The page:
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DUE DILIGENCE PROCESS:

Step 1
  • Company shares the pitch deck
  • A deep dive call/meeting to understand the business in detail
    • To understand whether the opportunity interests us
    • To discuss the basic process and fund raise details
  • Post the call companies are asked to share :
    • Financial model - actuals and projections
    • Capitalisation table
    • Literature on the industry and market in which business operates
Step 2
  • Reference calls made by the team to customers, advisors and other stakeholders of the business like suppliers, previous investors etc.
    • To understand industry dynamics, problem that business solves and value it adds to customers
    • To take feedback on the product and management team
  • Our team visits company's office to take product demo and meet the entire team
Step 3
  • A term sheet to be drafted and shared with us
  • Reiteration of the term-sheet to finalize the clauses as per mutual agreement
Step 4
  • Legal and accounting compliance needs to be completed
  • Face to face meeting between investors and promoters
  • SHA is circulated and post- execution fund disbursement takes place

Each step should take maximum time of a week assuming all the information is available when required.

 

Valuation of a start-up:

  • We use a dynamic equity evaluation model to make sure our founders are treated fairly.
  • Agreeing on a valuation when raising funds is always a huge challenge for the founder. The entrepreneur is over optimistic, and wants his equity to be priced based on the value he is sure he will be able to create in the future, once he gets the funds. Investors are skeptical, because they have burnt their fingers in the past, and they know that the failure rate for startups is very high. Investors want to see some performance before they get comfortable with valuing the company. The founder is in a fix. How can I prove how well I can deliver without getting the funds to implement my ideas?
  • One solution is to use a dynamic equity pricing structure . The easiest way to do this is to infuse funds via a CCPS ( compulsorily convertible preference shares), where conversion to equity happens on a pre-defined valuation , which is linked to mutually agreed outcomes. This way the entrepreneur gets to keep as more equity , provided he is able to deliver what he said he would.
  • For example, let's assume a company is being financed , and the outcome on which valuation will be based will be the number of paying customers the founder is able to acquire 1 year after funding .The valuation could be ₹ X Crores for 10000 users - and ₹ X+Y Crores for very additional 1000 users. The harder the entrepreneur works , the bigger the share of the company he gets to keep, so that incentives are aligned.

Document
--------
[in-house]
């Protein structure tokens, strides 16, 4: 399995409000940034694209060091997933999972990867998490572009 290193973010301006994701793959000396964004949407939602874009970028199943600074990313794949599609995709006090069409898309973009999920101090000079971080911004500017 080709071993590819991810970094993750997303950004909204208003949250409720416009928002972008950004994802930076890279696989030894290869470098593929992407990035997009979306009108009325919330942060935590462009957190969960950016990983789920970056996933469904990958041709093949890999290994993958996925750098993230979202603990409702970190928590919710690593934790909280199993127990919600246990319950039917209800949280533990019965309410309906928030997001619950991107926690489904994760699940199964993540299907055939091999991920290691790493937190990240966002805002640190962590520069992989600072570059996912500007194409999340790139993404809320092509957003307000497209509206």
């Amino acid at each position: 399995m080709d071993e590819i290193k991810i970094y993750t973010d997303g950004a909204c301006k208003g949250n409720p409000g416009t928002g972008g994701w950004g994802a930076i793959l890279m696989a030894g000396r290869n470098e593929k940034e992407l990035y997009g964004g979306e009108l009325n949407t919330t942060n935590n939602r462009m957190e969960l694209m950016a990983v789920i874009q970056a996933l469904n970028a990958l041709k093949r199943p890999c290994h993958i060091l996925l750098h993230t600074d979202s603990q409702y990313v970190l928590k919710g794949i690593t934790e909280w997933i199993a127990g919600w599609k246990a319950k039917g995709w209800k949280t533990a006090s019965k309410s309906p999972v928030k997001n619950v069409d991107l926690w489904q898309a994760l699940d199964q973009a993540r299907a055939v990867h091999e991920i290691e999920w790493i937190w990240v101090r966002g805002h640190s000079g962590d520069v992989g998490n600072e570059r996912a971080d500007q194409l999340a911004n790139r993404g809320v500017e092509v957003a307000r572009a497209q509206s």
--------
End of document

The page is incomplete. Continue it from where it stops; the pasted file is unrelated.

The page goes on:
• A limitation of this is that metrics can be gamed to achieve desired outcomes or disagreements can come up post the agreement. For example, should paying users who drop out after a few weeks be included or not? However, if the intent is right – to create win-win outcomes many of these can be addressed before hand. If one is trying to game measurement of outcomes, one has chosen the wrong partner.

 

 

Term sheet to cash in bank a/c:

  • Sign Term sheet
  • Hire a lawyer familiar with company law to draft a Shareholder agreement
  • Hiring a CA / CA firm with Company secretary (CS) associates to handle ROC filings to process investment
  • Get agreement with investors on Shareholder Agreement. Convening a Board meeting for authorizing the execution of shareholder agreement
  • Execution of shareholder agreement
  • Issuing form PAS-4 (offer letter ) to the investors along with share application forms serially numbered
  • Filling of Form PAS-4 (offer letter) with the ROC within 30 days from the circulation of Form PAS 4
  • Completion of all Conditions Precedent (if any in the shareholders agreement)
  • Investors shall notify their approval, on which the Investors shall subscribe to shares
  • Convening a Board Meeting for issue and allotment of shares to the investors, alteration of the articles of association
  • Appointment of nominee director (if mentioned as part of the agreement) on the board
  • Receiving the nominee director’s consent in Form DIR-2
  • Filling of Form PAS 3 with the RoC (within 30 days from the date of the allotment of shares)
  • Filling of Form MGT 14 (declaration of key resolutions) with the RoC, after enclosing the closing board resolution and the shareholders’ resolution
  • Filling of Form DIR -12 (after attaching Form DIR – 2, providing for consent to hold the office of a director) with the RoC for appointment of nominee director (if mentioned as part of agreement)